3. The American colonies of England did not think of union as of a peace scheme; they had been compelled into it by war, by the necessity of self-defense. It is only such an overpowering motive which has force enough to blot out petty rivalries and minor antagonisms. If union between States belonging to the same race and not divided either by history or by serious conflicting interests could be effected only under the pressure of a common peril, we must infer “a minori ad majus” that such a powerful incentive will be more necessary still to persuade into union nations of different races, each cherishing memories of mutual collisions and actually aware of not unimportant clashing interests.
The menace of aggression from the east has been brought home to us by the present war; gradually it will be understood even by those Occidentals who at present unhappily lend their support to that aggression. On this perception of the higher common interests of self-defense do I build the possibilities of a western coalition. But a time may come when Russia will be compelled to join it and to complete thereby the union of the whole of Europe; it may come sooner than the conversion of Russia to western ideas could be effected by natural evolution; it may come through the yellow peril, the menace of which has been brought nearer to us by the accursed policy of England.
Let Japan organize the dormant forces of China, as it seems bent upon doing, and the same law of eastern aggressiveness which is at the bottom of the present war will push the yellow mass toward Europe. Russia, as comparatively western, will have to bear their first onset; for this she will require Occidental assistance, and in the turmoil of that direful conflict—or, let us hope, in order to avoid it—she will readily give up all designs against her western neighbors, and she may become really western by the necessities which impel her to lean on the west.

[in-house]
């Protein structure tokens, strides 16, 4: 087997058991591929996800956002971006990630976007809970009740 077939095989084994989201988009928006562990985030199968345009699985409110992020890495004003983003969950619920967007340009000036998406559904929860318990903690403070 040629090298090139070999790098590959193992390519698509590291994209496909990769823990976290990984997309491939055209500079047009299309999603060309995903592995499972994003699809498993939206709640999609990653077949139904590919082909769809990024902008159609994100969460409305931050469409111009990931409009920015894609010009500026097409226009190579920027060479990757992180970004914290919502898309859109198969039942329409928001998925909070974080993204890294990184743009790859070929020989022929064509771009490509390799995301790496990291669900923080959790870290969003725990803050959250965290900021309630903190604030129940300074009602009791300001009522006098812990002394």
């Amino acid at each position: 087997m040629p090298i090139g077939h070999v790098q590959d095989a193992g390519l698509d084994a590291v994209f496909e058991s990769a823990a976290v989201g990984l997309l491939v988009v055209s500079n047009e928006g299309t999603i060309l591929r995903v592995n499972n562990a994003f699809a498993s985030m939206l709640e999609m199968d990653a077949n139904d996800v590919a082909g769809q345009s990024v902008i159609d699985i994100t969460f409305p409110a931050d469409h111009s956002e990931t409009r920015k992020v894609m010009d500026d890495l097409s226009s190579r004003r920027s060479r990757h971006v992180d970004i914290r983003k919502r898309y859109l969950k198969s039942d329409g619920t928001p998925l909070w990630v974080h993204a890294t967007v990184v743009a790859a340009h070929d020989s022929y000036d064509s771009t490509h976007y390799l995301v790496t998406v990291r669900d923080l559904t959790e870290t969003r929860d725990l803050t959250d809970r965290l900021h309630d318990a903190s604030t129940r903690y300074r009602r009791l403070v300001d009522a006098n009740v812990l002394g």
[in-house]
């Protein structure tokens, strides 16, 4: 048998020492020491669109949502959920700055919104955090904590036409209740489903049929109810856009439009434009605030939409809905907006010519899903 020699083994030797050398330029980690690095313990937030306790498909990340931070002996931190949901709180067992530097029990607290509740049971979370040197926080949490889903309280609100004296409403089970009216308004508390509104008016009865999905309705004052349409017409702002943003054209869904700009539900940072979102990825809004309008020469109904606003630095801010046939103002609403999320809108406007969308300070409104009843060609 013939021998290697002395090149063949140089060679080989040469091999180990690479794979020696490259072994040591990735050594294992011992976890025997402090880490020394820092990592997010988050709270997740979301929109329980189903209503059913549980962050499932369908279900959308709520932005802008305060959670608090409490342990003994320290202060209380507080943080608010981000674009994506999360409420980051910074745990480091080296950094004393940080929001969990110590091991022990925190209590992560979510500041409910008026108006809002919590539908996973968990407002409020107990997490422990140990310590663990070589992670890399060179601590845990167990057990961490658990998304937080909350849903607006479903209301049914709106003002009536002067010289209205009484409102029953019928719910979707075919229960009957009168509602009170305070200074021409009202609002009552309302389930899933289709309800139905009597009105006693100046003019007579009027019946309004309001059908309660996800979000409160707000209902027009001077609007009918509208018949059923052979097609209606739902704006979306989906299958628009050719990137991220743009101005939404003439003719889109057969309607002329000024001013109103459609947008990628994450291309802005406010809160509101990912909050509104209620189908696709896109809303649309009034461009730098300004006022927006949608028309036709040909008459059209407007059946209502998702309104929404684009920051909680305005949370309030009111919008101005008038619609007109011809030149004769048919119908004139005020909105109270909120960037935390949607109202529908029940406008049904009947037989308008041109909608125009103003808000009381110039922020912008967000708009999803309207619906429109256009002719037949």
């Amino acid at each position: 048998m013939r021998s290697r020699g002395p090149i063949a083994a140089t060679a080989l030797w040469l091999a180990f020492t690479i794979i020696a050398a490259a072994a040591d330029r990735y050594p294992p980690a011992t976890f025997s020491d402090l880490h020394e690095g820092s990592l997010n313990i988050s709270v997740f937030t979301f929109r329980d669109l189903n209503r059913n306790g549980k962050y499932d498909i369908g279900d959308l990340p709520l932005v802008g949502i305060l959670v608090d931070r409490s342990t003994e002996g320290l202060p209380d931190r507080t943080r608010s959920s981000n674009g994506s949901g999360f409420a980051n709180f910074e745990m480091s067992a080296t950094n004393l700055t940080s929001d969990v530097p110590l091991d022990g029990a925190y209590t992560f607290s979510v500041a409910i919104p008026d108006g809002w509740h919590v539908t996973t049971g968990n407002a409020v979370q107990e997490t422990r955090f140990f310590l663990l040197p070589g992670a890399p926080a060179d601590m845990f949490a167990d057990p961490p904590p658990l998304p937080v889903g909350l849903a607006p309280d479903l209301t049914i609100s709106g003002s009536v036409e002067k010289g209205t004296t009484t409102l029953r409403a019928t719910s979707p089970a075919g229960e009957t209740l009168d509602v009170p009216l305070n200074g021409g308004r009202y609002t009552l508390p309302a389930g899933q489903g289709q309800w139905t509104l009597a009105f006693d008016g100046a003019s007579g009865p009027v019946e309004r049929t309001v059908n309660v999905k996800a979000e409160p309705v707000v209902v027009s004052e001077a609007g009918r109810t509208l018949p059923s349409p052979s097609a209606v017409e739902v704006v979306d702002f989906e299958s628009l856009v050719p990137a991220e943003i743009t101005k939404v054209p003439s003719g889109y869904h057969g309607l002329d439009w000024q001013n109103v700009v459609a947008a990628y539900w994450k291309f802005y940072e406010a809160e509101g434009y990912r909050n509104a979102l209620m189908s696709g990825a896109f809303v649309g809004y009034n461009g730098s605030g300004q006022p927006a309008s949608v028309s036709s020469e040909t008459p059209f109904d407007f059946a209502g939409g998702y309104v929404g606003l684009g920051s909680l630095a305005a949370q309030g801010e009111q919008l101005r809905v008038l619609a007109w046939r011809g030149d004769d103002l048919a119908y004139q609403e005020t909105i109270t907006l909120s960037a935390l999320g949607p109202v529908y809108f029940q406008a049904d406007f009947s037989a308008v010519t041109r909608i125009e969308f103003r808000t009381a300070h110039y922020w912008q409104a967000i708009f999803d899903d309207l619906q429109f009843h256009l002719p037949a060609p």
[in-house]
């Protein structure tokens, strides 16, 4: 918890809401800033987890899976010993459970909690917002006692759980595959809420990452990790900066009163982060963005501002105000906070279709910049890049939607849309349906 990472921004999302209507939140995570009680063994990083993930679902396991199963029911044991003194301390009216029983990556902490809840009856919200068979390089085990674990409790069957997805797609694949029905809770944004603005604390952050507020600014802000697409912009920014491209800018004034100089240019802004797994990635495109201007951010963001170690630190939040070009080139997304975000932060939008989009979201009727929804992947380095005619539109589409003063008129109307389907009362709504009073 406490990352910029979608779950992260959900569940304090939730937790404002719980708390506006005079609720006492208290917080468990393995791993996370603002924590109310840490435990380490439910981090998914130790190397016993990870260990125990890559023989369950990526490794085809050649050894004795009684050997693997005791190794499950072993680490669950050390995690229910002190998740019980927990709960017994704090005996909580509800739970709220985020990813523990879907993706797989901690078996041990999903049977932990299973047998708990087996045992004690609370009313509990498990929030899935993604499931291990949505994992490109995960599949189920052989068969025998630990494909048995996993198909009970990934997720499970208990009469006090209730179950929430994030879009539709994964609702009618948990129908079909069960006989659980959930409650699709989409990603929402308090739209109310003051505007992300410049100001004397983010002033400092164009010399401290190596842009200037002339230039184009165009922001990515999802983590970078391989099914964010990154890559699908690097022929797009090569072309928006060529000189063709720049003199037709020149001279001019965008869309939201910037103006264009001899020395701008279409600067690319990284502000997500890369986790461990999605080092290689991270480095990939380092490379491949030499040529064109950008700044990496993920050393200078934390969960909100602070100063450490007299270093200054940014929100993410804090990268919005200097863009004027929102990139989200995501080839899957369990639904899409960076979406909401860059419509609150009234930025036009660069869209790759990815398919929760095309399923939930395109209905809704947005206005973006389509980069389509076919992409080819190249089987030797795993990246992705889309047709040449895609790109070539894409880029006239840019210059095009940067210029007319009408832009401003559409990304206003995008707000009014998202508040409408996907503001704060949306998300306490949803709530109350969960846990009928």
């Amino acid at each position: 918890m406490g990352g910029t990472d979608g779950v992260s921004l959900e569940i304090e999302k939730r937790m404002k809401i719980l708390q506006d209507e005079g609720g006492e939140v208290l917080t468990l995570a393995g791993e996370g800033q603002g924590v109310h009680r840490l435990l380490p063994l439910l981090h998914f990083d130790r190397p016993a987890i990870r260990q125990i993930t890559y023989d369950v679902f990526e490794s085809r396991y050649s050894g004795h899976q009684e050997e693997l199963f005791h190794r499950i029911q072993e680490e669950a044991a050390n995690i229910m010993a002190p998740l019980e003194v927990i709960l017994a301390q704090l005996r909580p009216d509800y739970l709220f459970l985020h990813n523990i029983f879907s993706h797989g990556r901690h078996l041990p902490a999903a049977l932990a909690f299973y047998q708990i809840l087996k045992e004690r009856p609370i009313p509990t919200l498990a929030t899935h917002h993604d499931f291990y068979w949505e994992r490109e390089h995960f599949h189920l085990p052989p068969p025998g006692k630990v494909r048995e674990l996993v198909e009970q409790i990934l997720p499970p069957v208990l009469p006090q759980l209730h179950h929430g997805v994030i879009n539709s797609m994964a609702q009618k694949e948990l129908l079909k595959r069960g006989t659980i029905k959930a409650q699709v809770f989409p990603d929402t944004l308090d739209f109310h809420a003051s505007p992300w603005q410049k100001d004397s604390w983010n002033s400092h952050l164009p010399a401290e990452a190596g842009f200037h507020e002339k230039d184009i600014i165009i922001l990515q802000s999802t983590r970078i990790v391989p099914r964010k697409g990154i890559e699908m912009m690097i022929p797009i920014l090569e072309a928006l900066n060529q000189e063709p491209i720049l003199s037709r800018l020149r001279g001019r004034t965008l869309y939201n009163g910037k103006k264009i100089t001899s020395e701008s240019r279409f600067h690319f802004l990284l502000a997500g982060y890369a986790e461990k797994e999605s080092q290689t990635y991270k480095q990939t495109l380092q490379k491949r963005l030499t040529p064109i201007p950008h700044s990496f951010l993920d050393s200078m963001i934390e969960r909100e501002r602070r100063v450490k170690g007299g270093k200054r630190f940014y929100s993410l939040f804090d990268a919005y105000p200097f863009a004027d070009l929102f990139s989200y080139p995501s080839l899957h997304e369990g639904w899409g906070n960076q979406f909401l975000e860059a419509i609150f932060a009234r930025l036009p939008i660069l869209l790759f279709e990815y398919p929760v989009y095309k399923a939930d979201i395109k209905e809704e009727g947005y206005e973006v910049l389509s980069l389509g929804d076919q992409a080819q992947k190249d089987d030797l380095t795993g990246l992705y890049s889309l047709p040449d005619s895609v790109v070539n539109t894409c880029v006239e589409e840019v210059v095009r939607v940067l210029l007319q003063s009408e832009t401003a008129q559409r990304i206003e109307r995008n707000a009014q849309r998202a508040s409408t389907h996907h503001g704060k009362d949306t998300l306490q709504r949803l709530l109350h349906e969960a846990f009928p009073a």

But this may or may not happen. What I see before me as a tangible possibility is the great western block. It is the only principle of reconstruction after war that contains a guarantee of a permanent peace; it is the one, therefore, which the pacifists of all nations should strive for, once they get rid of the passing mentality of conflict that now obscures the judgment of the best among us.
An Interview With President Motta of the Swiss Confederation
[From The London Times, Jan. 30, 1915.]
BERNE, Jan. 20.
The President of the Swiss Confederation is the symbol of a democracy so perfect that the man in the street is not quite sure who the President is. He knows that he is one of a council of seven, and that he is elected for one year, and that is all. In the Federal Palace, the Berne Westminster and Downing Street, the anonymity is almost as complete. Officers pass and repass in the corridors—one of the signs, like the waiting military motor cars at the door, of mobilization—but this does not change the spirit, simple and civilian, of the interior.